Growing up, you would see the same two or three women of color at the auditions. Now I feel like all of us can get the work. I do feel like there’s a bit more of a shift in terms of colorblind casting a bit more. And I love that. On the one hand, it’s not perfect, but there are a bit more opportunities for characters that aren’t just like, ‘OK, we have to have the obligatory Black character.’ As for #MeToo, there was this feeling of, will I get blacklisted if I speak up. Now that’s breaking down.
People are feeling like, no, I can actually say what my experience was like on the set or with this person and I still will work again and people will come and support me. So there is a higher level of transparency happening. And, you know, it’s a work in progress. But I feel very hopeful.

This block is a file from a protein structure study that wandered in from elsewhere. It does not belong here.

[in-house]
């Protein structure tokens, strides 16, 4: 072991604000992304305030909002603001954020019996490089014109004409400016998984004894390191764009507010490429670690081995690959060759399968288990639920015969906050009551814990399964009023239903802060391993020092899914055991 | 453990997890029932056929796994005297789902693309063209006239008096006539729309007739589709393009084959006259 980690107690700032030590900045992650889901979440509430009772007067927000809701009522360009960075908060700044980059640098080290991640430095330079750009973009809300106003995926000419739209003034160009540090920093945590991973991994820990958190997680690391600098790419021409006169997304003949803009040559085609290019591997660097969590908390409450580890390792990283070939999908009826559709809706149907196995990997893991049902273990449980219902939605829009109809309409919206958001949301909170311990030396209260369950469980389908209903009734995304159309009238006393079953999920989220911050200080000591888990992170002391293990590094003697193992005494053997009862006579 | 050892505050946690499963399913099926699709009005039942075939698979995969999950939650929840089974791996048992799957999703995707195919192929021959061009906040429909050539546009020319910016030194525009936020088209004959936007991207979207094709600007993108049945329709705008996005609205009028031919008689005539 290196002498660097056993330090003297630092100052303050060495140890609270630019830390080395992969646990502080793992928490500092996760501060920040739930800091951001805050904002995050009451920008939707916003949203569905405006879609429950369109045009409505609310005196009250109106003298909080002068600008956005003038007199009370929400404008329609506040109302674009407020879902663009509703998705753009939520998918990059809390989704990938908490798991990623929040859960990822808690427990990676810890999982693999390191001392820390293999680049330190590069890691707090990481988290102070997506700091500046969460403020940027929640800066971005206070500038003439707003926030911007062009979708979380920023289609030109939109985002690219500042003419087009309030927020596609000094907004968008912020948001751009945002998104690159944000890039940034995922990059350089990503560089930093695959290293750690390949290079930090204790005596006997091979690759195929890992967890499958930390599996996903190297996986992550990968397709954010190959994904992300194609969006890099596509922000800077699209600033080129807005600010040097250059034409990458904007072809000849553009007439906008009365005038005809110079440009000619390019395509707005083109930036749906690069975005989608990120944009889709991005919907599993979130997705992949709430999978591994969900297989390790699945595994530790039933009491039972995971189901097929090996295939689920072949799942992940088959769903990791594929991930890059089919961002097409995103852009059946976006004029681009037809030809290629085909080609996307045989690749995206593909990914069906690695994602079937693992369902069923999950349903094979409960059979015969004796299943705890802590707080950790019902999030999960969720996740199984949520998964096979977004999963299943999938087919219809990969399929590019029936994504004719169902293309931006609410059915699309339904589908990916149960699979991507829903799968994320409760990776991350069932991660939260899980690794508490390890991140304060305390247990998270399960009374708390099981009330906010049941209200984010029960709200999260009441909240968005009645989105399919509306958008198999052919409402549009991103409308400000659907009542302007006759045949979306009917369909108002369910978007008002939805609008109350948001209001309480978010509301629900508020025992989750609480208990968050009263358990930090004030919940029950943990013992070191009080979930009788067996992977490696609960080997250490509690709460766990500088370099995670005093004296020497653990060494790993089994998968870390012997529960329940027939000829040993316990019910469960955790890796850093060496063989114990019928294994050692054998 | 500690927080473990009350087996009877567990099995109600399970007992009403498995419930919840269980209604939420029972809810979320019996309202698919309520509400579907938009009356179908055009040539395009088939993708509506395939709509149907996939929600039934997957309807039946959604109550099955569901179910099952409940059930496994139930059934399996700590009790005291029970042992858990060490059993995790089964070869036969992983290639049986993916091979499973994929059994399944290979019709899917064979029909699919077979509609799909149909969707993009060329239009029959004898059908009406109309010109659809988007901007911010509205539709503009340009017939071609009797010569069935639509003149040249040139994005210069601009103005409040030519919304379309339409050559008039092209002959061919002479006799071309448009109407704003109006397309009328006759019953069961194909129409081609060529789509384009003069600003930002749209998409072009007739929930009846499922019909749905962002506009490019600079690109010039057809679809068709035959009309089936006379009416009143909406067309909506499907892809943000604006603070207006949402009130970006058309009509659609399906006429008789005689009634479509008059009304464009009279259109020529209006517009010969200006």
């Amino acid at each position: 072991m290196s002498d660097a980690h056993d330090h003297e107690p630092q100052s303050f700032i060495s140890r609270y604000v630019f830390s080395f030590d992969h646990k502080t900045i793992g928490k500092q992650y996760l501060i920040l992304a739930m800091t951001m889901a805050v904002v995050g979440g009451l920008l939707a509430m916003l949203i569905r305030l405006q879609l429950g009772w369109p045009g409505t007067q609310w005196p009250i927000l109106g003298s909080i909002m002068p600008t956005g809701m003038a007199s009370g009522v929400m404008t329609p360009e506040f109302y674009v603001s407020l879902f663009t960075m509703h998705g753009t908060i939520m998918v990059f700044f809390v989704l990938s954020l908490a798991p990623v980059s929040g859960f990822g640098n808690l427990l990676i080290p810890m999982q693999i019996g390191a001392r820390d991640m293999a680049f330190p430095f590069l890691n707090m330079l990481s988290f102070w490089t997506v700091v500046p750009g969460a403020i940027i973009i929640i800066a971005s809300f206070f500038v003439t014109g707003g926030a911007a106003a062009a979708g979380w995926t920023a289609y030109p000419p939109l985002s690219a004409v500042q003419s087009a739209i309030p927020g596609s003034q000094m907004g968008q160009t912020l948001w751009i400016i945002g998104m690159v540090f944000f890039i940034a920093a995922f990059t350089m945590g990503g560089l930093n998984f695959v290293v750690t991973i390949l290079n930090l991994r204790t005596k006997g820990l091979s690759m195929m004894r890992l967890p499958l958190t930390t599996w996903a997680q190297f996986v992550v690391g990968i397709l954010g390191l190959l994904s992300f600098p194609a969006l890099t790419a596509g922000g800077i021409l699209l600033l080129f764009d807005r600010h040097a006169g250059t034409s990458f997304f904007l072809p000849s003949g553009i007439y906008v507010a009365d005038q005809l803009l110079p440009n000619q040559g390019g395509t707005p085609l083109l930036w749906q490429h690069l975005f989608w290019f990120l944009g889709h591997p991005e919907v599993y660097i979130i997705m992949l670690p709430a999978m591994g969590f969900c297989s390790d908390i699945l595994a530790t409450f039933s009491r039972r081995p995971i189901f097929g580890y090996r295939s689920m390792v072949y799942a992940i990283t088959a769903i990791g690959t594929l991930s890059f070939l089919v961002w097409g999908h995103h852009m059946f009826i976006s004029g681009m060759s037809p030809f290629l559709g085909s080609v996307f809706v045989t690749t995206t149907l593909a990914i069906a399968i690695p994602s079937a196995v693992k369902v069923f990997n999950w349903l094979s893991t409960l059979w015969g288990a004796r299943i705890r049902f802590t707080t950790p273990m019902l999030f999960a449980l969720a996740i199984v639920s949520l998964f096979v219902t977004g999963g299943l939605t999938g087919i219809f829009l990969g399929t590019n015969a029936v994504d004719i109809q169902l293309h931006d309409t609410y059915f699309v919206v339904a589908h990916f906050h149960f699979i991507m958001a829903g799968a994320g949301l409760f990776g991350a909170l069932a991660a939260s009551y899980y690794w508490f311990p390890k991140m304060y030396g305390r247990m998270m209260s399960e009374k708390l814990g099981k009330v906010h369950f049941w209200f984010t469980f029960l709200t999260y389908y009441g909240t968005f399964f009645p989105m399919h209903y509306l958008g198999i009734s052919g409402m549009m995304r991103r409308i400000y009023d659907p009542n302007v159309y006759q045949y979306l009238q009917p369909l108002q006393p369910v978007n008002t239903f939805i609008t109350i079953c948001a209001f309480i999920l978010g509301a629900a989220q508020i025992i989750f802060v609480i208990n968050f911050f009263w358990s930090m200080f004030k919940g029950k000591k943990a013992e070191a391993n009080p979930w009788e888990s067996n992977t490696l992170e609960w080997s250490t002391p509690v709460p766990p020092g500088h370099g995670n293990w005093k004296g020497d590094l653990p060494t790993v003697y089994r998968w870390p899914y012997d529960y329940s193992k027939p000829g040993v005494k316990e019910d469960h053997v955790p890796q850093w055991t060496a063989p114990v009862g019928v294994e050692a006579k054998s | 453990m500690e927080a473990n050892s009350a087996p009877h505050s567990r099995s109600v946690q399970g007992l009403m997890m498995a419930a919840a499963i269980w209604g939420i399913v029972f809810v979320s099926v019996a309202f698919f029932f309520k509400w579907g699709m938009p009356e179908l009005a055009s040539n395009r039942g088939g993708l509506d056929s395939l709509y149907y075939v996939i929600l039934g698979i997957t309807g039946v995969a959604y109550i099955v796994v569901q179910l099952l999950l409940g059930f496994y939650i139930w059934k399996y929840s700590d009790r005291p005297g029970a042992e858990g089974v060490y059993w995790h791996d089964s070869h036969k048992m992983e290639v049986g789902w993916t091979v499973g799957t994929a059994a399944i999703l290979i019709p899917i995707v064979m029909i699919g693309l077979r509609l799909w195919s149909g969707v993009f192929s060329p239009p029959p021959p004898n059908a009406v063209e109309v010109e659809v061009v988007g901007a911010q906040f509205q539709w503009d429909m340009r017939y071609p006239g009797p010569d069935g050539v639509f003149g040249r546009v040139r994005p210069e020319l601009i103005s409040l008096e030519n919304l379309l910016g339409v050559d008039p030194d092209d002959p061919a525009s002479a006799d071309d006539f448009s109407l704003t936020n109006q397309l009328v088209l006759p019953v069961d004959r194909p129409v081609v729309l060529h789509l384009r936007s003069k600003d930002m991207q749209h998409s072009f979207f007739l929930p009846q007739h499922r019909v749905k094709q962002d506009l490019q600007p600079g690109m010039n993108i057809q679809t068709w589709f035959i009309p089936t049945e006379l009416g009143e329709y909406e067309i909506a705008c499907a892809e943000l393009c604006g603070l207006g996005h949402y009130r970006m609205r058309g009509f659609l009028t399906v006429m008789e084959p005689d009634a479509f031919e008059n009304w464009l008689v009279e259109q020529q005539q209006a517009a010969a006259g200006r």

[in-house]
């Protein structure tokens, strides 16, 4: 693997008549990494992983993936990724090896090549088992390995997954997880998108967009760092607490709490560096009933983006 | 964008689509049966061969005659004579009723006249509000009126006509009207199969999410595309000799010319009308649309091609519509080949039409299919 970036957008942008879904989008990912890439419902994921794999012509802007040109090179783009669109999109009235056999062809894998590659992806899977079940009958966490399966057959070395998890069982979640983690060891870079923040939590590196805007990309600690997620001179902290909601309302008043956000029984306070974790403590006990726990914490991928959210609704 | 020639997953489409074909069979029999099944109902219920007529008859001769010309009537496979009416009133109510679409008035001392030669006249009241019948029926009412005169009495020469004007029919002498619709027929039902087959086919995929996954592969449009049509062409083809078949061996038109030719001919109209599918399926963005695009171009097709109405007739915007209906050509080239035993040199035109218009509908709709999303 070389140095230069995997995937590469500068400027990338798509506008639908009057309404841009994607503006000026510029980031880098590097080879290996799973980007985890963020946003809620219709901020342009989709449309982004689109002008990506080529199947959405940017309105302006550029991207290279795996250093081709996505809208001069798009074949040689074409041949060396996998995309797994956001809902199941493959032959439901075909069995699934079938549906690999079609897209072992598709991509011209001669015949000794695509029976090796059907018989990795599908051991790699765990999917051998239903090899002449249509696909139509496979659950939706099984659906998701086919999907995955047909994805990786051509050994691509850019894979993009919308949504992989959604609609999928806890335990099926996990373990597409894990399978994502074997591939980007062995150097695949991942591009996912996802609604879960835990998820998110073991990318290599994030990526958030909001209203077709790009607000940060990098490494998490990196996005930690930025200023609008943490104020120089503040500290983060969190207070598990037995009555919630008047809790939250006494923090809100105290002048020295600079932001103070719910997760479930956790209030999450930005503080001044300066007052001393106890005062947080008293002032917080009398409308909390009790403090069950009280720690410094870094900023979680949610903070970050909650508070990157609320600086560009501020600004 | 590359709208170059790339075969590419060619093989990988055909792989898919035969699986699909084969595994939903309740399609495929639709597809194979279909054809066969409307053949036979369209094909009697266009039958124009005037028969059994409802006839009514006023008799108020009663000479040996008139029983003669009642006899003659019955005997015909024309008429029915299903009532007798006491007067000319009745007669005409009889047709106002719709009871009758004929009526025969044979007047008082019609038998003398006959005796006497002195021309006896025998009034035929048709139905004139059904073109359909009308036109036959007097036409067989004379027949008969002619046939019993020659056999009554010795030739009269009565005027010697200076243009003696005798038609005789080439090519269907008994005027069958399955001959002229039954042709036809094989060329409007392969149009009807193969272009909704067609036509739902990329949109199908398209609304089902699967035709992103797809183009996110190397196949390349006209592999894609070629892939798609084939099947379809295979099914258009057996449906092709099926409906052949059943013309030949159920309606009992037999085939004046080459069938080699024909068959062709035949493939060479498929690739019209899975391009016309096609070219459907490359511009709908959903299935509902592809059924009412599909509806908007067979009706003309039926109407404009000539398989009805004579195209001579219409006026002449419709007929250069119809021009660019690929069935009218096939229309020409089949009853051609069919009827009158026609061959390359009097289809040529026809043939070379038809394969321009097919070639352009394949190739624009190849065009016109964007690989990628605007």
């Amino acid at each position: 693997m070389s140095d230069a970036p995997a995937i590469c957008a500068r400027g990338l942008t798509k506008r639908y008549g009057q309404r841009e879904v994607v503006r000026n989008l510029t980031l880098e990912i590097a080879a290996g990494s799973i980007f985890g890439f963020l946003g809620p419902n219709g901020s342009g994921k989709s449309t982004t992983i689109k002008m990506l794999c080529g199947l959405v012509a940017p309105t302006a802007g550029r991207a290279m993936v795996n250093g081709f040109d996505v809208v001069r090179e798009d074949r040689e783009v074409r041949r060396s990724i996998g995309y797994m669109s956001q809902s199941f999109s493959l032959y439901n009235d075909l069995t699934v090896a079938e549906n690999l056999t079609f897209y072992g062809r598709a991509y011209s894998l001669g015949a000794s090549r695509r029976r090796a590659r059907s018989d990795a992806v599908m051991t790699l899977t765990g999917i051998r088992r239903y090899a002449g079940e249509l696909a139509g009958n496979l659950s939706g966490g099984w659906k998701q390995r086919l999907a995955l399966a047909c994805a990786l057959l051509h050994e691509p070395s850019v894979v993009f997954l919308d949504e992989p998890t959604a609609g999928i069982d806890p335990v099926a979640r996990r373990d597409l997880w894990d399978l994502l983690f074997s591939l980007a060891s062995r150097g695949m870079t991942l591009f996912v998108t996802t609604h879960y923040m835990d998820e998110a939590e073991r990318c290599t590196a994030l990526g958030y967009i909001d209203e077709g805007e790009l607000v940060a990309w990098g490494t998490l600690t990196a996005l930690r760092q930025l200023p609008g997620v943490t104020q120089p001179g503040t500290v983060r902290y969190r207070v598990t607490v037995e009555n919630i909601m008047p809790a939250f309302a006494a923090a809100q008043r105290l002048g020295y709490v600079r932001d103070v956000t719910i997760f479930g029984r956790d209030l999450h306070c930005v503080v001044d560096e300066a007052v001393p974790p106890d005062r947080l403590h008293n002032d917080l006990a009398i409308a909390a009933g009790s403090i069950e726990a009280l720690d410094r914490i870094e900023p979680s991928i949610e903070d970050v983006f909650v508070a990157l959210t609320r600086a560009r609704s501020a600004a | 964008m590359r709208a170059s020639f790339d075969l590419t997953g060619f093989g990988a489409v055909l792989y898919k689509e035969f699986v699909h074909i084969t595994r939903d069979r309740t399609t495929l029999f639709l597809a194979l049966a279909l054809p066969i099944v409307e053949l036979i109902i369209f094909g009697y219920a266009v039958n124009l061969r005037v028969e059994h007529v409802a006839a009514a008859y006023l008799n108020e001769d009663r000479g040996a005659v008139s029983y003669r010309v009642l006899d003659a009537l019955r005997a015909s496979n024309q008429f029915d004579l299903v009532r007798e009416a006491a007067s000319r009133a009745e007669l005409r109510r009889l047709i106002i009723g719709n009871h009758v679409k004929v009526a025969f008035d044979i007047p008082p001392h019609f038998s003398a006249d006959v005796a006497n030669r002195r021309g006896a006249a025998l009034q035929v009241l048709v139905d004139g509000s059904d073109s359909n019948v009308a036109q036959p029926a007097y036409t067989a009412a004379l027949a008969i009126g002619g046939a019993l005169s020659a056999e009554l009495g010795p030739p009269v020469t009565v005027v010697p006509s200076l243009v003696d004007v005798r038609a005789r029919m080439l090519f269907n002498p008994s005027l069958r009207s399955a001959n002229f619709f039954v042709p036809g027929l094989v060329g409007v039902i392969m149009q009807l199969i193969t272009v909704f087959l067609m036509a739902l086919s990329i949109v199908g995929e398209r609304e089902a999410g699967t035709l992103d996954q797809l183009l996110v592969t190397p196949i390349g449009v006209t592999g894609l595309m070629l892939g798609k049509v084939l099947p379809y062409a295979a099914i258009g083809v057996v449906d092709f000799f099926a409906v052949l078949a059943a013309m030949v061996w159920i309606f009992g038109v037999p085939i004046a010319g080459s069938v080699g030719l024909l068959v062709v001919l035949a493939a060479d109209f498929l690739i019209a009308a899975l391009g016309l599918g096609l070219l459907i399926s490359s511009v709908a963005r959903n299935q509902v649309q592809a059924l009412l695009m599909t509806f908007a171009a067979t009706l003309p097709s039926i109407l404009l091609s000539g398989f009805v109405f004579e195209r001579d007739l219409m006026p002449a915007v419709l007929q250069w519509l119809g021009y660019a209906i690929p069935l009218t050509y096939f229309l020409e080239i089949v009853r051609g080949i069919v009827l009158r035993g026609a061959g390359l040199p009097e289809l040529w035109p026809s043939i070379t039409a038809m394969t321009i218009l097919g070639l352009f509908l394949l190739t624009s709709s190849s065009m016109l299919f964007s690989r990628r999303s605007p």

So are you going to ever endorse a beauty line? I’m surprised people haven’t come to you with offers.
I would love to. From your mouth to God’s ears. But I’ve never been asked, you’ve heard it here first.
That’s the number one thing people ask me. They’re like, why are you not doing endorsements – like that is the number one thing people say to me.
I’d figure it’s because you’re maintaining this private life and you don’t want to get into that sell, sell, sell thing. Or is it really just because some crazy brand hasn’t figured it out?
If I believe in the project, it would be fun for me. I think it’s hard when you don’t believe in it and it’s just a check. But if I believe in the product, I would totally do it.
But you do have the Ivy Park hookup!
I mean, I get excited when the truck stops at my house. I’m like, ‘Oh, let me see what she picks for me to wear.’ I love that.